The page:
The prpl Foundation is set to debut its prplHypervisor – an open source hypervisor developed to secure embedded devices in the IoT via separation – at the IoT Evolution Expo in Las Vegas. The foundation, in its security guidelines, holds that the use of separation in security can play an important role in resolving the fatal security flaws that negatively impact the IoT.

  • The benefits of getting involved in tech communities
  • EIF v. 3: the EU hampers its own goal to promote better interoperability with harmful licensing terms

    The FSFE provided the European Commission with our input in regard to the ongoing revision of the European Interoperability Framework (EIF). The EIF aims to promote enhanced interoperability in the EU public sector, and is currently going through its third revision since 2004. Whilst the draft version gives preference to Open Standards in delivering public services, it also promotes harmful FRAND (so-called "fair, reasonable and non-discriminatory") licensing terms for standards. In practice, these are highly anti-competitive and unfit not only for Free Software but for the whole software sector in general. In addition, the draft also ignores the proven relationship between interoperability and Free Software: many national frameworks explicitly require their national services to be based on Free Software. We asked the European Commission to address these and other shortcomings and ensure interoperability in an efficient way.

  • What do we mean when we talk about open music?

    The About link indicates that the site operates under the UK copyright law, which apparently sees copyright in the work extinguished 70 years after the death of the author and in a sound recording 50 years after the performance.

  • New journal HardwareX to promote open source hardware for science

    The real power of the X-Men, a team of fictional comic book superheroes, is the ability to work together and share their different skills to meet a mutual goal. Open source veterans know this approach works well in the real world of technology development, and now it is becoming mainstream in the sciences.

    There is already a huge collection of open source scientific software tools, and now there are even dozens of open source hardware tools for science (if any are missing from the wiki, please click edit and add them). In the past, open scientific hardware projects were buried in the specialty literature, and although the mechanisms of an apparatus were normally discussed, the documentation fell well short of what OSHWA has defined as open hardware.

  • Who wrote Hello world

    The comments make it clear that this is a commonplace - the sort of program that every programmer writes as a first test - the new computer works, the compiler / interpreter produces useful output and so on. It' s the classic, canonical thing to do.

Syndicate content

More in Tux Machines

AMD and FOSS

  • Introducing a New Line of Graphics Cards for “The Art of the Impossible”
  • Free Radeon
    Remember the bad old days when GNU/Linux systems struggled without proper drivers for video-cards? Well, they’re gone with AMD. They’ve produced a very powerful line of powerful graphics cards designed for demanding professionals including those using GNU/Linux.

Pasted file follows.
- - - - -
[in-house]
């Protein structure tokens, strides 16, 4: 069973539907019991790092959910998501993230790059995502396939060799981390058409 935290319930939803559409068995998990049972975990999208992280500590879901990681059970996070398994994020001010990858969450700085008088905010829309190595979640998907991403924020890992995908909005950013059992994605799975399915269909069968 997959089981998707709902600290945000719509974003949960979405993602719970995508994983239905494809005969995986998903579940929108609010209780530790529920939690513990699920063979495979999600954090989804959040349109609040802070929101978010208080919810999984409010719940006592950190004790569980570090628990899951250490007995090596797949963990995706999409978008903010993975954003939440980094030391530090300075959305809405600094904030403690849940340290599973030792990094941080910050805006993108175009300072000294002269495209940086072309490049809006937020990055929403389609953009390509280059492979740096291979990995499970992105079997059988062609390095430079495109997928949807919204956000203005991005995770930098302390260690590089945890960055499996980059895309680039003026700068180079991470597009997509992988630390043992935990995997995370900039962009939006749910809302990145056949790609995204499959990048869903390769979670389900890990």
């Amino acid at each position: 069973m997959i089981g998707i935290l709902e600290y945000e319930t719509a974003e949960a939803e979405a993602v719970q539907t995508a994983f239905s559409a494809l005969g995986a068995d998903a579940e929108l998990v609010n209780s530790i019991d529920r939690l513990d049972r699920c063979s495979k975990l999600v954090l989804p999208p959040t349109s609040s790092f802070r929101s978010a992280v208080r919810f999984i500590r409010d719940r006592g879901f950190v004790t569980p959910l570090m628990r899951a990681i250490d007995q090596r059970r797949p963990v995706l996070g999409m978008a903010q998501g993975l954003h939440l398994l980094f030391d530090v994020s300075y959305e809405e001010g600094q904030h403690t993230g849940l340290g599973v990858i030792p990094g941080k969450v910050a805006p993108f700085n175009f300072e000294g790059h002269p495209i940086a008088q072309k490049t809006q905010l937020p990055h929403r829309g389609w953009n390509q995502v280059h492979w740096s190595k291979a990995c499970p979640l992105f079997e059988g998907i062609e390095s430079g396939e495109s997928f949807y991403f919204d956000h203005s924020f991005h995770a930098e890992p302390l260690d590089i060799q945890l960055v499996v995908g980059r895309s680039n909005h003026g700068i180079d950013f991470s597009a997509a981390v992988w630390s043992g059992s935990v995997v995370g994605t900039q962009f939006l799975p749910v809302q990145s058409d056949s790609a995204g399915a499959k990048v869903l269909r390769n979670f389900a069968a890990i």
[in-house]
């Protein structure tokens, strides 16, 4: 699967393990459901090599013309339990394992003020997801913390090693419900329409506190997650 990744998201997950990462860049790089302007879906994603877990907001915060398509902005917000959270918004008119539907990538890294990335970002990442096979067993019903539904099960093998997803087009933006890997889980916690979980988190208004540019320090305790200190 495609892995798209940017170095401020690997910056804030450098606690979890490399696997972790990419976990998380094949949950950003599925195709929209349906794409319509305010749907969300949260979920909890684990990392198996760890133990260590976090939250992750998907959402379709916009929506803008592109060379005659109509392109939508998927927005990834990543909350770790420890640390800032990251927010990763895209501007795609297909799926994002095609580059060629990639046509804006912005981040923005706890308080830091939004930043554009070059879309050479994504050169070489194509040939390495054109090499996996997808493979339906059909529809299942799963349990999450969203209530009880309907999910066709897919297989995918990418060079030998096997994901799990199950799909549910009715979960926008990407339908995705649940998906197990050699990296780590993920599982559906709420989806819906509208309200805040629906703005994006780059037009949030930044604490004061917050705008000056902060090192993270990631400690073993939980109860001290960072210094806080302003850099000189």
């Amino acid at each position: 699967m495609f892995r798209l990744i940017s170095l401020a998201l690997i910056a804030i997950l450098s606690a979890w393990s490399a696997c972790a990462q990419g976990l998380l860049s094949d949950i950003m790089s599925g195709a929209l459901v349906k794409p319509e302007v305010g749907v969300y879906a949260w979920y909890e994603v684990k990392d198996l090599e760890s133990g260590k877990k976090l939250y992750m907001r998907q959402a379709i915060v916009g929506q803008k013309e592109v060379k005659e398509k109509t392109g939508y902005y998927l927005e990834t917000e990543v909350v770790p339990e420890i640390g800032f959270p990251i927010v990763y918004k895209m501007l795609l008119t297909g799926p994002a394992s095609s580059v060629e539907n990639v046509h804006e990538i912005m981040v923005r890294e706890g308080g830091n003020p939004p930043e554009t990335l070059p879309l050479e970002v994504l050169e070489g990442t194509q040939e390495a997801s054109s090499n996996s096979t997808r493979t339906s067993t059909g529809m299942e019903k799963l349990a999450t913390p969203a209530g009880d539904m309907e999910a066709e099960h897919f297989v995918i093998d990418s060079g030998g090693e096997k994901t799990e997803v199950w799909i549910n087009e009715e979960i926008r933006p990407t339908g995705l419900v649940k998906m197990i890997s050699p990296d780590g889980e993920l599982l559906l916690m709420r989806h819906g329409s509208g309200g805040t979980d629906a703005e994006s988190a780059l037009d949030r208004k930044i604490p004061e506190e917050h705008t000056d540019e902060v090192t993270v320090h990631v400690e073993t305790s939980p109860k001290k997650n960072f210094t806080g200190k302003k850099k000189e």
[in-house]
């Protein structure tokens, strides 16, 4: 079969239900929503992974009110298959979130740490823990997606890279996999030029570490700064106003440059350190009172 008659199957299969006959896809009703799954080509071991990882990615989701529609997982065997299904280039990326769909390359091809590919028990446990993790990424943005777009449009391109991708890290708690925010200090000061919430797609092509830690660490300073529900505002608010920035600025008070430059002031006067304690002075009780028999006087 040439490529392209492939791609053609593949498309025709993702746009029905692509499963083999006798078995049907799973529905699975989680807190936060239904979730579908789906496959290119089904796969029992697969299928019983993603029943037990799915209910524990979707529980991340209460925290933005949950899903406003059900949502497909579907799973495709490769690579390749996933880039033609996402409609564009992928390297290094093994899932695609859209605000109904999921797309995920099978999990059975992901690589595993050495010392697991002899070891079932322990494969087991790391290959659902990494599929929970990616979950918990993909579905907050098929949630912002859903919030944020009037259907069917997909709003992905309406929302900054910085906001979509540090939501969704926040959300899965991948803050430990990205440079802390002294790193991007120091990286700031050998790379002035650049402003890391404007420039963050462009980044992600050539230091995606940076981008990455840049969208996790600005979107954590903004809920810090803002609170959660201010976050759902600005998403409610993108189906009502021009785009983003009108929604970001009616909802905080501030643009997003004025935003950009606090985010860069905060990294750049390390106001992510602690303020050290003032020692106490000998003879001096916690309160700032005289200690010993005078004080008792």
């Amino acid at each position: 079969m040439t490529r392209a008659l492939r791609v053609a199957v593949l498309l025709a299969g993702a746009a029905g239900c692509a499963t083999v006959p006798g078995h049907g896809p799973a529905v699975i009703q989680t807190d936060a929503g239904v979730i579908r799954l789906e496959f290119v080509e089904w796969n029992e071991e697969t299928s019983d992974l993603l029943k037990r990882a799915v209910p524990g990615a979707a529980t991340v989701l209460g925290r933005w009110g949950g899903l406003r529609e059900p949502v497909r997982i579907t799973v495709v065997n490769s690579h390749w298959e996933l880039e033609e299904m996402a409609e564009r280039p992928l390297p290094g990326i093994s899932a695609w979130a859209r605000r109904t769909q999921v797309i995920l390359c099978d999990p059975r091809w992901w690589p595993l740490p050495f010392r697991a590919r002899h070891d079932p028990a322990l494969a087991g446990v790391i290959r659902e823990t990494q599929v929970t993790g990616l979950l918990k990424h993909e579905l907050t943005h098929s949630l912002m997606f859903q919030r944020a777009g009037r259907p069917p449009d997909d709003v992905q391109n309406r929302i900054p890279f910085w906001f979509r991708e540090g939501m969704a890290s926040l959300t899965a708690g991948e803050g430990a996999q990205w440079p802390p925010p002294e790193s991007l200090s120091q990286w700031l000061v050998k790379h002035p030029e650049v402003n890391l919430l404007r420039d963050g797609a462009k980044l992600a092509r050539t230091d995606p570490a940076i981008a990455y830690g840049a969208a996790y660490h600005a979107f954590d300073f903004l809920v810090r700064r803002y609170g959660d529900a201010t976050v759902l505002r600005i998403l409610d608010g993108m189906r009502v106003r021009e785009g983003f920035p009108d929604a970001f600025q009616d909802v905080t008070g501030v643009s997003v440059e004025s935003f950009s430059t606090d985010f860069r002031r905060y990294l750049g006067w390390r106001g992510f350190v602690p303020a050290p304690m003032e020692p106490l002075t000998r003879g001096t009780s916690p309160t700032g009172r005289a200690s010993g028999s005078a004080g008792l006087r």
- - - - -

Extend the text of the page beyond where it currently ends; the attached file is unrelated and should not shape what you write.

• AMD Open Sources Professional GPU-Optimized Photorealistic Renderer
    AMD today announced that its powerful physically-based rendering engine is becoming open source, giving developers access to the source code. nables creators to bring ideas to life through high-performance applications and workflows enhanced by photorealistic rendering. Alongside Radeon ProRender, developers also have access to Radeon Rays on GPUOpen.com, a high-efficiency, high-performance, heterogeneous ray tracing intersection library for GPU, CPU or APU on virtually any platform. GPUOpen is an AMD initiative designed to assist developers in creating ground-breaking games, professional graphics applications and GPU computing applications with superior performance and lifelike experiences, using no-cost open development tools and software.

Linux 4.8 Features and 4.7 Release

Tor: Statement

Seven weeks ago, I published a blog post saying that Jacob Appelbaum had left the Tor Project, and I invited people to contact me as the Tor Project began an investigation into allegations regarding his behavior. Since then, a number of people have come forward with first-person accounts and other information. The Tor Project hired a professional investigator, and she interviewed many individuals to determine the facts concerning the allegations. The investigator worked closely with me and our attorneys, helping us to understand the overall factual picture as it emerged. Read more

Fedora News

  • New Taskotron tasks
    For a while now, Fedora Quality Assurance (QA) is busy with building Taskotron core features and didn’t have resources for additions to tasks that Taskotron runs. That changed a few weeks back when we started running task-dockerautotest, task-abicheck and task-rpmgrill tasks in our development environment. Since then, we are happy with the results of those tasks. We deployed them to the production instance last week. Please note that the results of those tasks are informative only. Let’s introduce the tasks briefly.
  • Fedora Women Day 2016
    Fedora Women Day is celebrated to raise awareness and bring Fedora women contributors together. This is a great time to network with other women in Fedora and talk about their contributions and work in Fedora Project.
  • The Chromium Browser Is Finally Working Its Way Into Fedora
  • Elections Retrospective, July 2016
    The results are in! The Fedora Elections for the Fedora 24 release cycle of FESCo and the Council concluded on Tuesday, July 26th. The results are posted on the Fedora Voting Application and announced on the mailing lists. You can also find the full list of winning candidates below. I would also like to share some interesting statistics in this July 2016 Elections Retrospective.